Bayern Munich emerge as a true Champions League contender

By Sam Planting | March 6, 2020

Bayern Munich emerge as a true Champions League contender

Let’s talk about the elephant in the Bundesliga title chase room. Bayern München have been good lately. Very, very good. With every first-leg fixture of the Champions League in the books, Der Rekordmeister look like one of the favorites to win the whole darn tournament. How has Bayern — who, mind you, fired their manager in November — transformed into not only the clear Bundesliga title favorite but a Champions League contender as well? Diving into the Statsbomb data shows five significant developments.

Flick has brought back the all-out press

First things first. Let’s remind ourselves that Bayern weren’t bad under the guidance of former manager Niko Kovač. Just… not as good as they've been since Hansi Flick took over.

Comparing the defensive radar of Bayern-with-Kovač in 2019–20 to that of Bayern-with-Flick, there's a clear difference: Bayern have become a much more proactive squad on the defensive side of the ball.

In fact, Flick’s well-oiled press is now downright spectacular. This is the defensive activity map of an active team. The front five in Flick’s 4-1-4-1 formation when out of possession hounds the opposing build-up from the back.

Neuer now seems… fine?

You know what helps, when you opt for an out-and-out hard-pressing defending style? Having an athletic, dependable sweeper-keeper. What helps even more? When said sweeper-keeper regains his world-class form after a horrid, injury-riddled spell that lasted well over a year.

Bayern’s ‘new’ backline under Flick is quite good at forcing the opposition into sub-optimal shots, and Neuer has kept his end of the deal since early November.

Build-up experts spend more time on the ball since their position shifts

The best news for Bayern ever since Flick arrived? That midfield magician Thiago Alcántara has not picked up yet another injury. The Spanish passing specialist has played excellently in recent weeks. Thiago’s splendid form has something to do with his new partner on the defensive side of midfield. Flick’s decision to turn Joshua Kimmich from a full-back — one in a class by himself (with perhaps some room for Trent Alexander-Arnold) — into a full-time sechser (defensive midfielder) was a stupendous choice. Kimmich’s positional awareness, versatility on the ball and tireless work rate gel really well with Thiago’s specific world-class abilities as a silky-smooth ball carrier and passing metronome.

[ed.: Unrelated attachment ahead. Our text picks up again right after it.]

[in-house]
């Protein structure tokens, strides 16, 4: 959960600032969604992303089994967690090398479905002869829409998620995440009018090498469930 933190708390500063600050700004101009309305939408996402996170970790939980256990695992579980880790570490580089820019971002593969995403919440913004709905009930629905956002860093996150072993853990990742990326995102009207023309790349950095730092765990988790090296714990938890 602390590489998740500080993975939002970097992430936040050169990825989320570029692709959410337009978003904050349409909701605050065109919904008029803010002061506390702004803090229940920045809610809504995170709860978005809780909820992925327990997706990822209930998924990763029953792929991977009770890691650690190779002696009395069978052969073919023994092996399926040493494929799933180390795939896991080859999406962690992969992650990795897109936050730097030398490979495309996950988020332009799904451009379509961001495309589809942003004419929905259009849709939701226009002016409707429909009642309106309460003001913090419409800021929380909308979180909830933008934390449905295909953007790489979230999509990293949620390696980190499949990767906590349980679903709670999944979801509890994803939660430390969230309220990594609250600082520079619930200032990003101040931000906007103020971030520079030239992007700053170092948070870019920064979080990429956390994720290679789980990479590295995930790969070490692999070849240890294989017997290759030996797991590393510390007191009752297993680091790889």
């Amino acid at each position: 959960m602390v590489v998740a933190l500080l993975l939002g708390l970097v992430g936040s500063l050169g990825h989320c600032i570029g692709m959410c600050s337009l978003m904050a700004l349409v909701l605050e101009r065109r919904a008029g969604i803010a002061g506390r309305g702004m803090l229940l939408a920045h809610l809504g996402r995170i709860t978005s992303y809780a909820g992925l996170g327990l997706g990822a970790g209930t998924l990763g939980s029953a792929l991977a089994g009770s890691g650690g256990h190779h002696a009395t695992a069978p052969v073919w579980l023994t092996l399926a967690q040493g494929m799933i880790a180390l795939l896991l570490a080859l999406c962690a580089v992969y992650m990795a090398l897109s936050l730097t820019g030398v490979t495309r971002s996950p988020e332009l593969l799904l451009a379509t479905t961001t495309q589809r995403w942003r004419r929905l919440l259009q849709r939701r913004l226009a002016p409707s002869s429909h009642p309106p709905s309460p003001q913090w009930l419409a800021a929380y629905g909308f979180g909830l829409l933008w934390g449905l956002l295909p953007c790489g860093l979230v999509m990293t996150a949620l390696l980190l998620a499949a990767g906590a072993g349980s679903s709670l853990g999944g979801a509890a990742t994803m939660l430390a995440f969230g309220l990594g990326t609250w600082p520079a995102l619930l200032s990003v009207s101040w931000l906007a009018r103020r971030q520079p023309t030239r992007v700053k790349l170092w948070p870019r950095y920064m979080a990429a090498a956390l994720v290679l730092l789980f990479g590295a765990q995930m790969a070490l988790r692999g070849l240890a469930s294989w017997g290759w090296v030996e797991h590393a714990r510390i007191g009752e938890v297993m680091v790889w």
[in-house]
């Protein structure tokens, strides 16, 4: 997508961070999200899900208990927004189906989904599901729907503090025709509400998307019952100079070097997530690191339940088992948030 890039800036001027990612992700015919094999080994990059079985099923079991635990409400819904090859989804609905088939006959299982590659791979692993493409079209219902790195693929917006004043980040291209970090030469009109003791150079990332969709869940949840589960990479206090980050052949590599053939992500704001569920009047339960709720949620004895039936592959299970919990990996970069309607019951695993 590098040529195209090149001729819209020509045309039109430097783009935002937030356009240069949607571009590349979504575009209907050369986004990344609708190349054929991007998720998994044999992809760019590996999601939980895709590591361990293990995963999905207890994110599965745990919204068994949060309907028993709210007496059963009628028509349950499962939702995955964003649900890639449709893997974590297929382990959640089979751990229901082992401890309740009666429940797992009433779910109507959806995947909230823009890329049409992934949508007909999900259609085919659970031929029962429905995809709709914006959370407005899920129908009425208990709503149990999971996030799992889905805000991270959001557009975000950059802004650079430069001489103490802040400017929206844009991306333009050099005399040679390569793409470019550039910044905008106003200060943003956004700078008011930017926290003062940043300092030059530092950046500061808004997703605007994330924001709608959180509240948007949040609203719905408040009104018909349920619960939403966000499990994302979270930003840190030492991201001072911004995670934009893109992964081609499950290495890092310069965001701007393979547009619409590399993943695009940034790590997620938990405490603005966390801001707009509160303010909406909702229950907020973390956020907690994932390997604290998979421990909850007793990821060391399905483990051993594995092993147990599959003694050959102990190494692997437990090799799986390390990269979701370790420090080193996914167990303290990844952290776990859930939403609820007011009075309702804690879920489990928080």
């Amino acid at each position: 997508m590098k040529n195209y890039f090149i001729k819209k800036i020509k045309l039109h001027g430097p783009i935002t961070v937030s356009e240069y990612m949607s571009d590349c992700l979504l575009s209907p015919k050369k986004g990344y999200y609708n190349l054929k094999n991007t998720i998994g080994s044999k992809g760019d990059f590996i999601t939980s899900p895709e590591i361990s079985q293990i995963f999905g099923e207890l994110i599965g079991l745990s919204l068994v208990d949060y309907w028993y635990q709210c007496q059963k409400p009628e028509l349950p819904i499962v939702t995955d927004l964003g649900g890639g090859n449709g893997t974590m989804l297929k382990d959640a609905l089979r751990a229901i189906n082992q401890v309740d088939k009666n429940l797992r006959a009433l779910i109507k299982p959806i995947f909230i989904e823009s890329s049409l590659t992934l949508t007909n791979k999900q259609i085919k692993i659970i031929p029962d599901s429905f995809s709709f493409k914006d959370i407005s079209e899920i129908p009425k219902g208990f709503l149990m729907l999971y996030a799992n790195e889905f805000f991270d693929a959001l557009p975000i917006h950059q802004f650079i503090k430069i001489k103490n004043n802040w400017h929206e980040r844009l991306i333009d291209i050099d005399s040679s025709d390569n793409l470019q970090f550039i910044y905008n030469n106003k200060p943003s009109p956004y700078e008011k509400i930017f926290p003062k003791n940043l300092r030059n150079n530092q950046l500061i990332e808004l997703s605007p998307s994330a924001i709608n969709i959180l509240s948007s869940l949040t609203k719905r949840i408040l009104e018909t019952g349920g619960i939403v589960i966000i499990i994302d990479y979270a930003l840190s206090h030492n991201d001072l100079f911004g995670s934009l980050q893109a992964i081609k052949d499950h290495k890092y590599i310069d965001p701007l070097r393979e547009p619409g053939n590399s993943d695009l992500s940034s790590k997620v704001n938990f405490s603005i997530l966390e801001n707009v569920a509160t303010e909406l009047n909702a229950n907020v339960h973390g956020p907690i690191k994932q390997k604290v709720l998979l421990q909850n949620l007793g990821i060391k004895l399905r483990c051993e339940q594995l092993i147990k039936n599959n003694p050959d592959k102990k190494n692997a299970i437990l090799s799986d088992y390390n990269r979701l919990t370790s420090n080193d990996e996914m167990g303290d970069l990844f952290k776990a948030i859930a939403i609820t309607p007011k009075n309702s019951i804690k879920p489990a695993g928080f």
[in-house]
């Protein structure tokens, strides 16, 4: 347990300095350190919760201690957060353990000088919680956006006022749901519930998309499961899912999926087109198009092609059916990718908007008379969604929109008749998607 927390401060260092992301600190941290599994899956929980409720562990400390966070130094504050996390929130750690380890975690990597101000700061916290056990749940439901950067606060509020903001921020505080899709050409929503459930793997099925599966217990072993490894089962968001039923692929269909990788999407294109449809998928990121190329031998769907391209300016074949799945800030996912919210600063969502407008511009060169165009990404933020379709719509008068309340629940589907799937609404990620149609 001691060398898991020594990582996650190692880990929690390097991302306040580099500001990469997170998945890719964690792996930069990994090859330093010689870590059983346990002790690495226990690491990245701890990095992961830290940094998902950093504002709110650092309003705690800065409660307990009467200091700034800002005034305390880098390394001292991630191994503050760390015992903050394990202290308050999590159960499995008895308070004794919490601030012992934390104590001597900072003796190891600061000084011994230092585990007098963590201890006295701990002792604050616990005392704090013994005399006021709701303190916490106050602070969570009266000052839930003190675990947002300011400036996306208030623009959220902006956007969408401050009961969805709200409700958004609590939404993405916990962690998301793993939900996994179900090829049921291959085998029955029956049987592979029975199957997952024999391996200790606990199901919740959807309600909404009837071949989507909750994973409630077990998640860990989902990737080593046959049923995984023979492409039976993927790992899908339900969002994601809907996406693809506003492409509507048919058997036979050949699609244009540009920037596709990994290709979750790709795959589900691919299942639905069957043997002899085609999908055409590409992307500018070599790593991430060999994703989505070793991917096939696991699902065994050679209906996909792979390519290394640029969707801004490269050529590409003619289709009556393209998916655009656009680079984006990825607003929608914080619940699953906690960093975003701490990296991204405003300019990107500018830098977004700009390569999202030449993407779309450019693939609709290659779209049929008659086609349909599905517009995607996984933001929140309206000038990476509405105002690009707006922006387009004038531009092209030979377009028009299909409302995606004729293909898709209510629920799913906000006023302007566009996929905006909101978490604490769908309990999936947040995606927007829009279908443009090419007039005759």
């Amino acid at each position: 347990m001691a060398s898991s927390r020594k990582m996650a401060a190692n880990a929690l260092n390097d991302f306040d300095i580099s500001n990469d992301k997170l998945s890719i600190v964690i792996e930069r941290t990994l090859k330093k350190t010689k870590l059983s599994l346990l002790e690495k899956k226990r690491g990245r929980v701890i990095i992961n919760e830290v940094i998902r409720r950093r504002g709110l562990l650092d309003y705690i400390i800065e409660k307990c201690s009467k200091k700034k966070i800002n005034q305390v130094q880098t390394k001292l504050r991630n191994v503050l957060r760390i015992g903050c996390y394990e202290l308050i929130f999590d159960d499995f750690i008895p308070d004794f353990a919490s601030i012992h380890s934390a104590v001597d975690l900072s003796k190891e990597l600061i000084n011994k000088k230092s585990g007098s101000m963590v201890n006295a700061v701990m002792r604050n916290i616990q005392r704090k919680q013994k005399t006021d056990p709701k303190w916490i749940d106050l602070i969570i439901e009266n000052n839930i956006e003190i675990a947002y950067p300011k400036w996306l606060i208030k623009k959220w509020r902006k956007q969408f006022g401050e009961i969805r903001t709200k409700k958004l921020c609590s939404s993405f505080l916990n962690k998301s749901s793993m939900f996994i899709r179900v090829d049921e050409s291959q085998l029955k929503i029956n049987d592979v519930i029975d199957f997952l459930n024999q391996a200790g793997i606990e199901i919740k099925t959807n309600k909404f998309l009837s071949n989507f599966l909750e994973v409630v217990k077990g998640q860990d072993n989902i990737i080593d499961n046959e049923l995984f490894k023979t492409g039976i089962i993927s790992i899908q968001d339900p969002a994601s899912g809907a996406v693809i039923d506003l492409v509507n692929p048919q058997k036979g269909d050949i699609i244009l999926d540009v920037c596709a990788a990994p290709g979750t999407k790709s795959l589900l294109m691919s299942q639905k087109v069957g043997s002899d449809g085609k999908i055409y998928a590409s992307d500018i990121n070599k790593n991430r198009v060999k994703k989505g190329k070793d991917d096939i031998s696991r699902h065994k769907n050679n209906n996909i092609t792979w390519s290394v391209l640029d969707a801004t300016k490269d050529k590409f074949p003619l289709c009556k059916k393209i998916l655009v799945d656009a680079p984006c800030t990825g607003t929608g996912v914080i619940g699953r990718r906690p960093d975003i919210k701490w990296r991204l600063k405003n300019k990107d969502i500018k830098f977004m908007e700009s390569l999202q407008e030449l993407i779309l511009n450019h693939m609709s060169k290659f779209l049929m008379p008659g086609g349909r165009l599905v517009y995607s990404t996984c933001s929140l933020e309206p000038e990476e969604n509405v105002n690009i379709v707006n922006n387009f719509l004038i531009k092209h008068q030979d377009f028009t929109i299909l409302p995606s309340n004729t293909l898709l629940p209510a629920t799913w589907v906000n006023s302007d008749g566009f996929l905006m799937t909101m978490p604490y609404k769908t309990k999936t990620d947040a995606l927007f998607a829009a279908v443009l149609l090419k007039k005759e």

Bayern’s makeshift backline has also played well of late. David Alaba is now forced to play in a central role, with Niklas Süle out for the season and record summer signing Lucas Hernández slowly recovering from injury. The Austrian is not a Süle-like physical presence, but uses his agility and A-plus closing speed to compensate for his lack of size and brute strength. More importantly, Alaba is class in the build-up. The Austrian all-arounder’s passing ability and ball control give Bayern’s build-up play a truly trustworthy and creative outlet.

Alaba's new role frees up space for sensational full-back prospect

And when things start going your way, they sometimes really go your way. Like, semi-accidentally finding out that an attacking-talent-turned-emergency-defender turns out to be a downright sensational full-back.

Phonzie not only has an amazing backstory (excellently profiled by Joshua Kloke and Raphael Honigstein for the Athletic in December), but also wows with his overall skillset. The Canadian teenager has the dribbling skills that you’d expect from a Bayern winger, the iron lungs of a modern-day wing-back and truly impressive tactical and positional awareness for someone his age.

Lewandowski’s excellent right-hand man

Bayern’s only valid complaint right now is the absence of striker Robert Lewandowski. The Polish striker, the world’s best pure nine for quite some time now, is having the best season of his career, but will be sidelined for a few weeks. I wrote about Lewandowski’s (temporary) succession in last week’s Bundesliga Digest, which you can read here.

But even without Lewandowski, and in addition to the excellent form Thomas Müller has displayed ever since Flick took over, Bayern still have another world-class attacker. Because if we zoom out a little bit, we’d see 2019–20 as the season where Serge Gnabry took the jump from ‘very good player’ to ‘legit star’.

Gnabry breaking out means Bayern won't be lacking for goals as they wait for their superstar centre forward to return. And when he does, they're poised not only to pull away at the top of the Bundesliga, but to challenge deep in the Champions League as well.